A Chicago law professor who was suspended and forced to undergo diversity training after using redacted racist and sexist slurs in a test question about a hypothetical instance of discrimination in the workplace has filed a First Amendment suit against his employer.

Jason Kilborn, a law professor at the University of Illinois Chicago, filed the suit Thursday in partnership with the Foundation for Individual Rights in Education (FIRE), claiming the punishment doled out by the institution last year was unconstitutional.  

‘The only thing that will hold UIC accountable for its unconstitutional actions is a lawsuit,’ Kilborn stated in the suit. ‘FIRE’s Faculty Legal Defense Fund gave me the strong medicine of real legal action, and UIC has given me no choice but to use it.’  

Jason Kilborn, a law professor at the University of Illinois Chicago, filed the suit Thursday in partnership with the Foundation for Individual Rights in Education (FIRE)

Jason Kilborn, a law professor at the University of Illinois Chicago, filed the suit Thursday in partnership with the Foundation for Individual Rights in Education (FIRE)

Jason Kilborn, a law professor at the University of Illinois Chicago, filed the suit Thursday in partnership with the Foundation for Individual Rights in Education (FIRE)

Kilborn’s filing comes more than a year after the institution suspended and launched an investigation into the educator after he posed a hypothetical question in a December 2020 exam chronicling illegal discrimination in the workplace, that used two censored slurs.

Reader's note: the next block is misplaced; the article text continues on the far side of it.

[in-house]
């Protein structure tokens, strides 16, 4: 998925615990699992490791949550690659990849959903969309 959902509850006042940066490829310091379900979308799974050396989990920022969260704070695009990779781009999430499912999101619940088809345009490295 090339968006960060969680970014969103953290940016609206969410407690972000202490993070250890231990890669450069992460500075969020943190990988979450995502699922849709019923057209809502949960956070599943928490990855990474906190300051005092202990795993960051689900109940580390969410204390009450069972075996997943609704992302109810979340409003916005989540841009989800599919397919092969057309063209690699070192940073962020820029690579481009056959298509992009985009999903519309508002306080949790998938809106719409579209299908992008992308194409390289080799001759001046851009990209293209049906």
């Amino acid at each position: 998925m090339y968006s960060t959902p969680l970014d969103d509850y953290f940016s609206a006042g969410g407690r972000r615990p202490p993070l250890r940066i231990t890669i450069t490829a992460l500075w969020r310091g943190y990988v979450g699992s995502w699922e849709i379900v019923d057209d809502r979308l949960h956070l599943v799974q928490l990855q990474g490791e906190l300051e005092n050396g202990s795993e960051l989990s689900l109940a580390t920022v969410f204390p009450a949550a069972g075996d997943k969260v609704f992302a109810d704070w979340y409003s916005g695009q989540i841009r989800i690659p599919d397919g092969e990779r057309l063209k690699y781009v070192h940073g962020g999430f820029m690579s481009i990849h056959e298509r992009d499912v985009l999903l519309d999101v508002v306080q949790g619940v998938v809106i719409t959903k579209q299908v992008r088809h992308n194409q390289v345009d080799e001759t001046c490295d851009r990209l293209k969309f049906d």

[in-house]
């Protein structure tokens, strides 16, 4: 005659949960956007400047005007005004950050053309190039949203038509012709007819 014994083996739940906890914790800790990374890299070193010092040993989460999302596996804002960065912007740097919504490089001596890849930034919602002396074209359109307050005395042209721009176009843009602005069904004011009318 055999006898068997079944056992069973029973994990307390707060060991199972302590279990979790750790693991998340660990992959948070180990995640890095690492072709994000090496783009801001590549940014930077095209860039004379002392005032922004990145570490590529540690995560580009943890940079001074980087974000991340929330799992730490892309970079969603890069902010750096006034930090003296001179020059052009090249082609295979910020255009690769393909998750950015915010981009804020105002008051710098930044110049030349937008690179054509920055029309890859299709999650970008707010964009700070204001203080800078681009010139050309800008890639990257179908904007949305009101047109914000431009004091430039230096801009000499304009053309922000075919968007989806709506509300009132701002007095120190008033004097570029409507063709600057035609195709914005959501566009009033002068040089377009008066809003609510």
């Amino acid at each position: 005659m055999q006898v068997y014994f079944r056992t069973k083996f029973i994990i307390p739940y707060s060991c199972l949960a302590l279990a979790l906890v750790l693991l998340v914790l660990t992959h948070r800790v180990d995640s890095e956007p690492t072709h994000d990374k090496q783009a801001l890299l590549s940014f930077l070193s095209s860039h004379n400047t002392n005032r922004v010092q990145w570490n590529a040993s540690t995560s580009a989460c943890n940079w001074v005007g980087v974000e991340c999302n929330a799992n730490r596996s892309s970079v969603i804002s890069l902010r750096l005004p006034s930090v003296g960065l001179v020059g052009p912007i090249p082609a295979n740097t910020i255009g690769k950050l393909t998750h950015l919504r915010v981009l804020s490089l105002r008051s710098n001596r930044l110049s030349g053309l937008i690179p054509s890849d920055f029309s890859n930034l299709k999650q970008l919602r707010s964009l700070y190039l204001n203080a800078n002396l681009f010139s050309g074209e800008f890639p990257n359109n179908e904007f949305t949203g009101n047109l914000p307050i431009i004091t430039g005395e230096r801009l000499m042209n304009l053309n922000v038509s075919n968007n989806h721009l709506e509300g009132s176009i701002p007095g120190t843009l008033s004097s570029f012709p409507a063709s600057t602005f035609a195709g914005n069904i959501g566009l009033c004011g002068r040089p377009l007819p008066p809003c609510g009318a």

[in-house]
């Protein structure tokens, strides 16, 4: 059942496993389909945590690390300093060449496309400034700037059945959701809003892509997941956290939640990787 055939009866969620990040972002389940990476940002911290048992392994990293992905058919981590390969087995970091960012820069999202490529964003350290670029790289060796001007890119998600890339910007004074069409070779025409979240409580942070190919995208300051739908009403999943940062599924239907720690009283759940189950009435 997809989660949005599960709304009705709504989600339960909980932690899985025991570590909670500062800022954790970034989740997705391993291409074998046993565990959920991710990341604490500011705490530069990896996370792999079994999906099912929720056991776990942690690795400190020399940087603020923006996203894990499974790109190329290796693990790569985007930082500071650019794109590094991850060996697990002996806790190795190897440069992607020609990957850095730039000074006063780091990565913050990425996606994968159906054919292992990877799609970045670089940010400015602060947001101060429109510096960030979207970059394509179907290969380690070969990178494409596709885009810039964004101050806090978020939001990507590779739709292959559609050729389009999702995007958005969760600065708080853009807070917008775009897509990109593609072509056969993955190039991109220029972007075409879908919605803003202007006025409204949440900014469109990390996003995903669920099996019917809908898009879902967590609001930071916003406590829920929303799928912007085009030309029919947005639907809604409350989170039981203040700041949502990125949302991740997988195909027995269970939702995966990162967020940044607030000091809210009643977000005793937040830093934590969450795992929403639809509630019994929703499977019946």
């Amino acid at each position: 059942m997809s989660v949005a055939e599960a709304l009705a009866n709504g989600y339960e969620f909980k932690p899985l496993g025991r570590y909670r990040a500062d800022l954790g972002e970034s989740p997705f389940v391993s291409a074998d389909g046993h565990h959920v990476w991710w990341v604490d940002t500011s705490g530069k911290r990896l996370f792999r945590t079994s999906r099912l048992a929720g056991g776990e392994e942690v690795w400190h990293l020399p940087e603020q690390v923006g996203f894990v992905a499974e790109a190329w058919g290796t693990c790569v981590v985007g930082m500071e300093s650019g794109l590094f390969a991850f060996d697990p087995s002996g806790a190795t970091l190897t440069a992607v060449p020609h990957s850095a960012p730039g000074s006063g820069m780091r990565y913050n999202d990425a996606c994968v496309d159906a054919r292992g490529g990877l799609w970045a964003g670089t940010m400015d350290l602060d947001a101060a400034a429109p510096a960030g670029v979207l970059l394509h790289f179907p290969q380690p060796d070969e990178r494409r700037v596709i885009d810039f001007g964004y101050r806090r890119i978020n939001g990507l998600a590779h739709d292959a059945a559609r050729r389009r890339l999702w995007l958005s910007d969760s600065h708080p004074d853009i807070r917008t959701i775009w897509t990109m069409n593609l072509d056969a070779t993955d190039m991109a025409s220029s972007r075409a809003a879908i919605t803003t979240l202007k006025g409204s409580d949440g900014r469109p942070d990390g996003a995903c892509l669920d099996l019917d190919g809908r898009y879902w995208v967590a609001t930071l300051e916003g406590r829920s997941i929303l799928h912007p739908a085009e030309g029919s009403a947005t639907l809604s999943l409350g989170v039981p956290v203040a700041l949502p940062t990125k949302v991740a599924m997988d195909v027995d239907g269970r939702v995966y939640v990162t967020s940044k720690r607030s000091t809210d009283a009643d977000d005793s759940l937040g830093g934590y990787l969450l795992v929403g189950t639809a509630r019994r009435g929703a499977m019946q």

The question, according to Kilborn’s suit, referenced a plaintiff being called ‘a “n****r’ – a profane expression for a black person – and ‘b***h’, as hypothetical examples of discrimination.

The slurs themselves were not fully spelled out. Instead, they were displayed by only their first letters, ‘n’ and ‘b.’ Kilborn stated that he had used that same question in previous years.

But despite keeping the words censored, Kilborn soon became embroiled in a heated controversy at the Chicago public school, after a petition was launched against the educator calling for his dismissal, due to the contents of the question.  

'The only thing that will hold UIC accountable for its unconstitutional actions is a lawsuit,' Kilborn stated in the suit

'The only thing that will hold UIC accountable for its unconstitutional actions is a lawsuit,' Kilborn stated in the suit

‘The only thing that will hold UIC accountable for its unconstitutional actions is a lawsuit,’ Kilborn stated in the suit

Weeks later, after an internal investigation, UIC suspended Kilborn and ordered he undergo a five-week diversity training regimen in order to return to the classroom, according to the Thursday filing.

However, Kilborn says the university later backtracked and told him he would instead have to complete months-long ‘training on classroom conversations that address racism.’ 

UIC’s inquiry led to additional complaints that Kilborn had used racially insensitive language in classroom discussions, such as an instance when he allegedly called African-American students at the college ‘cockroaches,’ which Kilborn denies.   

Regarding the exam question, Kilborn said that he voluntarily sent an apology letter to his upset students, but was placed on ‘indefinite administrative leave’ during last year’s spring semester, barred from stepping foot on campus and participating in remote school activities.